Indonesia-India ties - A change in the wind? : Jakarta Post

An Indian farmer grazing cows in a field of tomatoes in the village of Alindra, Nadiad Taluka District, Ahmedabad on March 27, 2016.
An Indian farmer grazing cows in a field of tomatoes in the village of Alindra, Nadiad Taluka District, Ahmedabad on March 27, 2016. PHOTO: AFP
Indonesian president Joko Widodo gives a press conference at the European Parliament in Brussels, on April 21, 2016.
Indonesian president Joko Widodo gives a press conference at the European Parliament in Brussels, on April 21, 2016.PHOTO: AFP

Jakarta's decision to allow meat imports from New Delhi has created a frenzy among traders, for whom this is a potential game changer.

Aastha Saboo

The Jakarta Post, Indonesia

President Joko "Jokowi" Widodo's recent revocation of a meat ban, which provided new encouragement for supporters of more relaxed regulation of rice and pharmaceutical imports, has directed attention once again to the vast potential of trade and investment that remains dormant between India and Indonesia.

Allowing bovine meat to be imported from regions free of foot and mouth disease, regardless of a country's status overall, comes as a big positive for countries like India, which has been eyeing the Indonesian market since 1999.

An Indonesian high-level delegation visited India in September 2015 to evaluate meat processing facilities and food safety measures there. After extensive evaluation and examination, the Indonesian government has allowed region-based meat import permits for Indian suppliers, formalised in a decree that was signed recently.

This announcement has created a frenzy among traders, for whom this is a potential game changer. With Ramadan also around the corner, many are hopeful that this new rule will end price fluctuations and ensure greater certainty for meat prices in Indonesia.

The beef imports expansion was enacted by President Jokowi as a way to control unstable prices that were the result of having a single large exporter. Australia is the leading beef exporter to Indonesia, enjoying about 80 per cent of that market.

This development opened doors for new economic opportunities between countries like India and Indonesia. While it allows India, one of the biggest exporters of meat to the gulf region, to enter the gigantic Southeast Asian market, for Indonesia, it brings cost effectiveness and stability.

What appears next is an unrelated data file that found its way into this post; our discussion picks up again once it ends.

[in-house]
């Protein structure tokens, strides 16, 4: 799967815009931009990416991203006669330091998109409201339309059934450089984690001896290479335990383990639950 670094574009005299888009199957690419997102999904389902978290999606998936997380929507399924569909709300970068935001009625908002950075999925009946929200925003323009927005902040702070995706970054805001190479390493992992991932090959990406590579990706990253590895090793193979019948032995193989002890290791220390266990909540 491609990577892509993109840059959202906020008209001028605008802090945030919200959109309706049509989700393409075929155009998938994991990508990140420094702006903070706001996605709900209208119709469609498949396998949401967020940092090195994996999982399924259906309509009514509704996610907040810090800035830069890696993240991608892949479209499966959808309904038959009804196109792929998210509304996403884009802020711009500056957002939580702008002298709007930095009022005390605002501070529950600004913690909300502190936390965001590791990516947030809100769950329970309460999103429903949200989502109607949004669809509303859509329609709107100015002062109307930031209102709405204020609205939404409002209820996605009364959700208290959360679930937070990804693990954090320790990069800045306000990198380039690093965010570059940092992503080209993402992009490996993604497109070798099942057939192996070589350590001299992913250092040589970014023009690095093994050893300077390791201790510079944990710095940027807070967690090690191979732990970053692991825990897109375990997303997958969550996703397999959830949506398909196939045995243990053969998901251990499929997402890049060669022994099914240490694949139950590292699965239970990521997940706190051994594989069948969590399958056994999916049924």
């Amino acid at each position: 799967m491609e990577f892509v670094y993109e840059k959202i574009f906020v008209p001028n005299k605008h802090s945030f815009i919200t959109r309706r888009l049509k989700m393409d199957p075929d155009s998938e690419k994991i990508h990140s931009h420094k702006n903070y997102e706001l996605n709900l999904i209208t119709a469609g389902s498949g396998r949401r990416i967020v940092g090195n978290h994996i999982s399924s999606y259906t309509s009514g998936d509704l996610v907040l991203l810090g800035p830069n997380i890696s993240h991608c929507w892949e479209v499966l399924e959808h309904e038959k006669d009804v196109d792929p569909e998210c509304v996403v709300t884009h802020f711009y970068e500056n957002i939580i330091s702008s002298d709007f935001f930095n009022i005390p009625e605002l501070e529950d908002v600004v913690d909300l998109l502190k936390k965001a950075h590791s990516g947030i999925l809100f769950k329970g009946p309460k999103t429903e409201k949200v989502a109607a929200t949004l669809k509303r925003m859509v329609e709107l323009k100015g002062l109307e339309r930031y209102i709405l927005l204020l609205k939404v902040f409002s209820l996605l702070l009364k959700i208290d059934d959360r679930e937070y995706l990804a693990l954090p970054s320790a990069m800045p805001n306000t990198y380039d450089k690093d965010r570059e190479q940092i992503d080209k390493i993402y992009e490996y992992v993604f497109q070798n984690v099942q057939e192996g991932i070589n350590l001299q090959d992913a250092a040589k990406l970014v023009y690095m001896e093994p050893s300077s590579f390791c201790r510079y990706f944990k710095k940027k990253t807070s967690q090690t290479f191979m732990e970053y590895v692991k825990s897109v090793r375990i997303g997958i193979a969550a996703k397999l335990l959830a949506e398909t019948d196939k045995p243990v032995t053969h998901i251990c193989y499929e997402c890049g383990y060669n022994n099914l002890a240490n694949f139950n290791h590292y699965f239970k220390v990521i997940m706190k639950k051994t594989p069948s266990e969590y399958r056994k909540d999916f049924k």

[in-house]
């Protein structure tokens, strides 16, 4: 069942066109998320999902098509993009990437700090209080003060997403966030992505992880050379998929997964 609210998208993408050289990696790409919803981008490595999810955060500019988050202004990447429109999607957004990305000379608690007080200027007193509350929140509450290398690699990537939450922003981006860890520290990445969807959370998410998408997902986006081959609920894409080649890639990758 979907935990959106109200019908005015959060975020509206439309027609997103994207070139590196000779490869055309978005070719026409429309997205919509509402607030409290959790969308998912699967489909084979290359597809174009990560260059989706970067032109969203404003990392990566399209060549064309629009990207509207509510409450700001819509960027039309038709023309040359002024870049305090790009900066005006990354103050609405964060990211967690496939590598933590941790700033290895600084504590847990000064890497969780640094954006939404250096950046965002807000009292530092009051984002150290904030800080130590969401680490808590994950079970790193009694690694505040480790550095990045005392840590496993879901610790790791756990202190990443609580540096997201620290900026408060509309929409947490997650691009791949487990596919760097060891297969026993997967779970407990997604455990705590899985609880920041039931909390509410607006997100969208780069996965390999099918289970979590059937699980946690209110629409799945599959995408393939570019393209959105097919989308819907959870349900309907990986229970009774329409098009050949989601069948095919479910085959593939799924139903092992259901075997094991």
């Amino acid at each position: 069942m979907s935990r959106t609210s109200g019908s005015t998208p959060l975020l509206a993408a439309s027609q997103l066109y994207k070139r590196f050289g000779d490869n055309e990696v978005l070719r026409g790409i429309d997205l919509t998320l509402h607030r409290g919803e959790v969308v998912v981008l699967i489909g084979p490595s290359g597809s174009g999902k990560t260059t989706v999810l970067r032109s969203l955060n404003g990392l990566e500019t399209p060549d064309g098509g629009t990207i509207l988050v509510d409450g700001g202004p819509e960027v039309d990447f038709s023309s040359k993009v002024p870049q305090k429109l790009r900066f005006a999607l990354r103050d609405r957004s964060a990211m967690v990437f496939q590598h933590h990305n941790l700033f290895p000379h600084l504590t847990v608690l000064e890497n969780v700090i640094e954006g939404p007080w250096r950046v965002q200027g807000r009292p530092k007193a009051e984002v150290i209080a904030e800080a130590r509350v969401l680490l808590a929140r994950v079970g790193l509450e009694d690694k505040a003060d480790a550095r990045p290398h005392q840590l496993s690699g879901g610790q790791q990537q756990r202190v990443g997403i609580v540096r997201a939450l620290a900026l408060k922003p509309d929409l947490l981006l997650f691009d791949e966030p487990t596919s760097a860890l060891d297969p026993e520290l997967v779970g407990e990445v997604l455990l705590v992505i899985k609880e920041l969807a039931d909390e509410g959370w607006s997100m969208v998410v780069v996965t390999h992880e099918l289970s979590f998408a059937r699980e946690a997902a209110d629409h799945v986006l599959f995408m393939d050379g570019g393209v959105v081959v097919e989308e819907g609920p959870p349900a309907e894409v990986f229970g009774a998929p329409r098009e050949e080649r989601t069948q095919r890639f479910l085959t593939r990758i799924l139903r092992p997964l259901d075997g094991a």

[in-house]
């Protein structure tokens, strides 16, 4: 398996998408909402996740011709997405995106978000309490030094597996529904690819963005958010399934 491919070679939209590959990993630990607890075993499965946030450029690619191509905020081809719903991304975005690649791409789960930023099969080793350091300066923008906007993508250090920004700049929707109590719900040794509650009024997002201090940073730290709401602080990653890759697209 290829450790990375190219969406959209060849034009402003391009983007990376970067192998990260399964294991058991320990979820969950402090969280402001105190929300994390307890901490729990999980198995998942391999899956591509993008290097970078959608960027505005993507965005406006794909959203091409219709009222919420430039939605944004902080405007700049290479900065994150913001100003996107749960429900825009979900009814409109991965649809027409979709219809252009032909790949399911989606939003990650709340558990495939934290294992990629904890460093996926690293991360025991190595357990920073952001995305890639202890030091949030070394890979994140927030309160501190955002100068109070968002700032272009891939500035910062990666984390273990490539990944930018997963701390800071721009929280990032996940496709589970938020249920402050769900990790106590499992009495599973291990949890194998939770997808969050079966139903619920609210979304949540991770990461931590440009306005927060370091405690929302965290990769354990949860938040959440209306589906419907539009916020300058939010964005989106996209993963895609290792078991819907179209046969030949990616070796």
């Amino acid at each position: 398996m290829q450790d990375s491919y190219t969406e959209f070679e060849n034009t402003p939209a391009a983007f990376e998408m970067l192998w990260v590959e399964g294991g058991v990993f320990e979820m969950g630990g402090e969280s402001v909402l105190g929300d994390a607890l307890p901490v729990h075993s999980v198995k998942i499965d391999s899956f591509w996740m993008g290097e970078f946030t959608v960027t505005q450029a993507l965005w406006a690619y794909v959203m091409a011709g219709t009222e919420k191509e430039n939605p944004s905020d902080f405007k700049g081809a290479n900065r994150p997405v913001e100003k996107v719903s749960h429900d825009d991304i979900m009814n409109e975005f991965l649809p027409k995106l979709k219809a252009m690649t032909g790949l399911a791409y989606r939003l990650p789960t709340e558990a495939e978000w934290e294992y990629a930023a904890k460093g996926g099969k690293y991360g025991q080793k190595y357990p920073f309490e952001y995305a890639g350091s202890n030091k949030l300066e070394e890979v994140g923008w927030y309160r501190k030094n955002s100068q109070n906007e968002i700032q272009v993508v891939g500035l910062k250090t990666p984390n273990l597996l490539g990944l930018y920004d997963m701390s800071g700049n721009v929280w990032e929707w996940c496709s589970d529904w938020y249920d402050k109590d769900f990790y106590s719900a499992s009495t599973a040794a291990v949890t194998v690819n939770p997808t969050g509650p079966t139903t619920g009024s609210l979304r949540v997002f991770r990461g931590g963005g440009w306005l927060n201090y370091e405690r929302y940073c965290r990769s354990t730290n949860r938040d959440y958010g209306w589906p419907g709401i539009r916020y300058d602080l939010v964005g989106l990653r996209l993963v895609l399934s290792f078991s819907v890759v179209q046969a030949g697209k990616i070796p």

Many experts also say that it will have an indirect impact on tourism and the creative industry, with many young entrepreneurs gaining access to cheaper meat. Indonesia will now be able to import bovine meat at US$4 per kg (S$5.37 per kg) , almost 60 per cent cheaper than recent import prices.

Although this is just a decree, the Indonesian agriculture minister is hoping that the final regulation on the change will come out before Ramadan allowing Indian meat to officially enter the market before then. 

This announcement has triggered enthusiasm and vigor among Indian exporters, who are running several roadshows, to battle some age-old negative stereotypes surrounding Indian meat.

While procedurally India may not have big concerns, capturing the Australian dominated market may not be an easy task. However, with cheaper and good-quality beef, Indian exporters are confident of making their mark on this new market, without biting into supply for their own local market.

Another landmark deal that could shape the future of strategic relations between India and Indonesia is a new rice import deal. The rice import deal is an agreement on Indonesia's importing of sticky rice from India, to offset any temporary deficit in cases of rice-crop failure due to natural calamities like El Niño-induced drought.